I am an evolutionary biologist with a background in ecology and genomics. During the last few years I have developed an interest in Evolution in Islands and in using Genomic tools to understand these.

Island Evolution - Scalesia

I am currently employed on the DarwinPlants project. I am responsible for analysing genome evolution in the Scalesia genome (comparing to other Asteraceae), determine transcriptome-networks and the evolutionary history of the group. Stay tuned!

Island Evolution - Tetragnatha

I have been working with the Hawai’ian Tetragnatha adaptive radiation’i together with Professor Rosemary Gillespie at Berkeley. These spiders have repeatedly evolved four ecomorphs in different islands (“green”, which sits on leaves; “maroon”, which is mostly on moss; “small brown”, among twigs; and “large brown”, on tree bark). Basically, an ecomorph “jumps” to a new island and re-evolves the remaining ecomorphs, as Hawai’ian Islands are created by volcanic activity. Our goal is to determine areas on the genome responsible responsible for the adaptation of the ecomorphs to different environments; and to study spider genome evolution.

Island Evolution - Sparrows

This project is pretty fresh. I am seeking funding, together with Dr. Mark Ravinet at Nottingham to work on biogeography and adaptation of Cape Verde endemic Sparrows. While we’re working out the funding we have generated some exciting population-level genomic data. To be continued..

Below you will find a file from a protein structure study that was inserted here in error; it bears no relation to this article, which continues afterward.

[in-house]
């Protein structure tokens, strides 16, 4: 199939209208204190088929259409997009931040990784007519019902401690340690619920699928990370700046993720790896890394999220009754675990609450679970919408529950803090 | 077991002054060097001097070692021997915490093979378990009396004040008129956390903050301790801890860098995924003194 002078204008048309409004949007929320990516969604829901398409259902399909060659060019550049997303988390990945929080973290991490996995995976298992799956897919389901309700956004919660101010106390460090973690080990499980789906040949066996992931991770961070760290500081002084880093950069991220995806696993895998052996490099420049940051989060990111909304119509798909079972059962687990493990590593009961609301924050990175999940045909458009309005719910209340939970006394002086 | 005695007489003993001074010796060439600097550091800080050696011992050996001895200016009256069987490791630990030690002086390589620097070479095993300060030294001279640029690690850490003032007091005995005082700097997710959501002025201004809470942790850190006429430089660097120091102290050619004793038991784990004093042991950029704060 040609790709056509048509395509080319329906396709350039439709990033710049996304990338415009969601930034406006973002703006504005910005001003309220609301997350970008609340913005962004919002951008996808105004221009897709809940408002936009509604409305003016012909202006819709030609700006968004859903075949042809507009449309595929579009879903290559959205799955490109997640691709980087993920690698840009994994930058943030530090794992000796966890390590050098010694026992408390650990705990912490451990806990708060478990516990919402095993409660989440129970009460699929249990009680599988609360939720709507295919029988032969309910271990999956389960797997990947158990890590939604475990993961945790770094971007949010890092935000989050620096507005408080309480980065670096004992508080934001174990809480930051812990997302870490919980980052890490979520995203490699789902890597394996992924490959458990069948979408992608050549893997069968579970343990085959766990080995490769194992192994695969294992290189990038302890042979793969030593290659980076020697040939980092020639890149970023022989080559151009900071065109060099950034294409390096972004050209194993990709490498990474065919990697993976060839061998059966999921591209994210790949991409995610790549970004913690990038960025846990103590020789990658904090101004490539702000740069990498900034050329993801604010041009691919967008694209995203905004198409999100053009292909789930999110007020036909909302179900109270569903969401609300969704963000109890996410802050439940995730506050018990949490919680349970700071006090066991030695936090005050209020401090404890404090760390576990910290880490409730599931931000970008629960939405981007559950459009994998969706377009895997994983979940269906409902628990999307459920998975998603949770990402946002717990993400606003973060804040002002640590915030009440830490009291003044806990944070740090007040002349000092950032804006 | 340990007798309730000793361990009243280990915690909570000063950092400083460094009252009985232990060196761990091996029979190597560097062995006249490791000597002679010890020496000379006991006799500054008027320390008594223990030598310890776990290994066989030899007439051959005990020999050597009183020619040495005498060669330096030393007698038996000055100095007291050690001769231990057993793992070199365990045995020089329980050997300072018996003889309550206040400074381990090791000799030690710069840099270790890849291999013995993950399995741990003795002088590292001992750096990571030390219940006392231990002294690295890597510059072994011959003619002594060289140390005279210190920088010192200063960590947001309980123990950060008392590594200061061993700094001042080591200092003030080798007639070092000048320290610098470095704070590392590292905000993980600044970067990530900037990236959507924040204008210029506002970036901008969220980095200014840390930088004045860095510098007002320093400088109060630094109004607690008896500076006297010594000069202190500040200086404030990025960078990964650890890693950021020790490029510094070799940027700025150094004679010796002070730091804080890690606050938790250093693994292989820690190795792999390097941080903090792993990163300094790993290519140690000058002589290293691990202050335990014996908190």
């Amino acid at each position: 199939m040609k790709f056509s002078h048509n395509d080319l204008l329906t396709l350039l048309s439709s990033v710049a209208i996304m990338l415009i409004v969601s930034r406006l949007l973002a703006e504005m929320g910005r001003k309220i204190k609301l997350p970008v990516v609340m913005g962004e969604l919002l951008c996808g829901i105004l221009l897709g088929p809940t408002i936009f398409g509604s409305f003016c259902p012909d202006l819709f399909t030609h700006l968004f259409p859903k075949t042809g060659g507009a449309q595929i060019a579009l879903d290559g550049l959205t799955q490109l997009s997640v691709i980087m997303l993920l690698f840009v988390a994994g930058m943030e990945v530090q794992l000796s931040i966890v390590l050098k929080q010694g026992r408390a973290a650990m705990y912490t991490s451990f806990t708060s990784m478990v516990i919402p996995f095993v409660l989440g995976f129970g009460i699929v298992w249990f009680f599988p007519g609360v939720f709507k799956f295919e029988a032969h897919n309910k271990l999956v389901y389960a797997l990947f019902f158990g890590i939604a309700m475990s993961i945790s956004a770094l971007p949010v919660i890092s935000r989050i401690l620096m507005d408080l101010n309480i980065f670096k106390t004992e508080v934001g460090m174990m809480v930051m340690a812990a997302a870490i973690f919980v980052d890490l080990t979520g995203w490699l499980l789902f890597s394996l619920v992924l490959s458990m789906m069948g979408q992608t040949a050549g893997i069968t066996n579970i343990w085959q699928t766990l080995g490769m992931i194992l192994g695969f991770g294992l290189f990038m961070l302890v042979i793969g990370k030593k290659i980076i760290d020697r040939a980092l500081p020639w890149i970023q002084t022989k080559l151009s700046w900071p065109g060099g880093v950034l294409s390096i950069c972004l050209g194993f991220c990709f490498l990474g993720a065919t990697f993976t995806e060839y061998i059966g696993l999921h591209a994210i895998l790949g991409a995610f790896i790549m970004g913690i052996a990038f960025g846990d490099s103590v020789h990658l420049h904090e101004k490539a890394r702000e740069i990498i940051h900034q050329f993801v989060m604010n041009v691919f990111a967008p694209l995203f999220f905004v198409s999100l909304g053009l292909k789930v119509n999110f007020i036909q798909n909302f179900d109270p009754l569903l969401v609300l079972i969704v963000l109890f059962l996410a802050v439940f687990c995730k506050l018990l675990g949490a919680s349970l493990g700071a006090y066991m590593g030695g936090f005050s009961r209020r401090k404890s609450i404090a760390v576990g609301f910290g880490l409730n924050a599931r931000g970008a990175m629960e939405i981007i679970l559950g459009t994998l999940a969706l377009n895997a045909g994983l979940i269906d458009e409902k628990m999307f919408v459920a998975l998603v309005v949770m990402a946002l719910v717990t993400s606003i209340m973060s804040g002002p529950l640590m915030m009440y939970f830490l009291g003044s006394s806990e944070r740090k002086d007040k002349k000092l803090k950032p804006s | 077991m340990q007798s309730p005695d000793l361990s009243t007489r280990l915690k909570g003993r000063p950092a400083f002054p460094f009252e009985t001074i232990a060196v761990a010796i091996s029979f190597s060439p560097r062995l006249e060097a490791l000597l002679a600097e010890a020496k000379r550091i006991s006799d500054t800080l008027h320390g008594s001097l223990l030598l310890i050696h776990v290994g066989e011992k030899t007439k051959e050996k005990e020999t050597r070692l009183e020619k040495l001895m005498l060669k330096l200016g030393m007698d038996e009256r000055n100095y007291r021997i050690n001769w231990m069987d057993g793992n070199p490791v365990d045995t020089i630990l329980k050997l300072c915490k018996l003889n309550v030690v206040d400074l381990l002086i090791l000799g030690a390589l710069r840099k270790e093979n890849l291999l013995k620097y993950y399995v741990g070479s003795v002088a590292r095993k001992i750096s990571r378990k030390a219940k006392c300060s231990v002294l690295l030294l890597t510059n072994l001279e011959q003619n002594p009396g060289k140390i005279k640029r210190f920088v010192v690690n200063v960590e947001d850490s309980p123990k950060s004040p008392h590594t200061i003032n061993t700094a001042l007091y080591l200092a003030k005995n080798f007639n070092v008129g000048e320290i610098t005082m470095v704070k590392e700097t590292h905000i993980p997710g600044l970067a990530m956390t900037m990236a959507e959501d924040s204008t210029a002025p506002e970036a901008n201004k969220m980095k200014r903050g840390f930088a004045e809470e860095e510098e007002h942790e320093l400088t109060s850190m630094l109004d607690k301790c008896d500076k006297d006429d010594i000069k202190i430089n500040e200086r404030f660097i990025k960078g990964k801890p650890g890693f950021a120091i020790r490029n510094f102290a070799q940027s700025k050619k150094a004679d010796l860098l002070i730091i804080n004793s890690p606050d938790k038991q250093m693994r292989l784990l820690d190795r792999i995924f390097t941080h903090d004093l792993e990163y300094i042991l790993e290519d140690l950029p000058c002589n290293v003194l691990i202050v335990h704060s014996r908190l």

I’m interested in genomics, that is studying whole genomes of organisms. I’m currently sitting on some projects on population genomics of Cichlid fishes, Genomes of Spiders and genetics of Norwegian Bowhead Whales. Unfortunately, genomics projects take some time to get moving.. so hopefully sooner than later I’ll have more to talk about!

Cryptic species

Cryptic species are morphologically similar species. I did my PhD with Torsten H. Struck in Oslo, where we investigated the lineage history of species which have been morphologically identical for >100 million years! It is a pretty cool topic! You can see our lengthy review here, as well as where we describe some new species, and where we suggest a pattern of deceleration of morphological evolution!


My approach to research consists in mobility and collaboration, benefiting from the direct expertise of leaders in different research fields, thus increasing the quality of my work and publications. This approach is highly cooperative, and is grounded on two ideas: “two brains think better than one” and “if you have worked in a topic for longer than I, it’s likely that you have something to say about my ideas, result or approach”. My work would thus not be possible without the knowledge, support, kindness and patience of multiple individuals. Here are some people who are collaborators of mine (alphabetically by last name):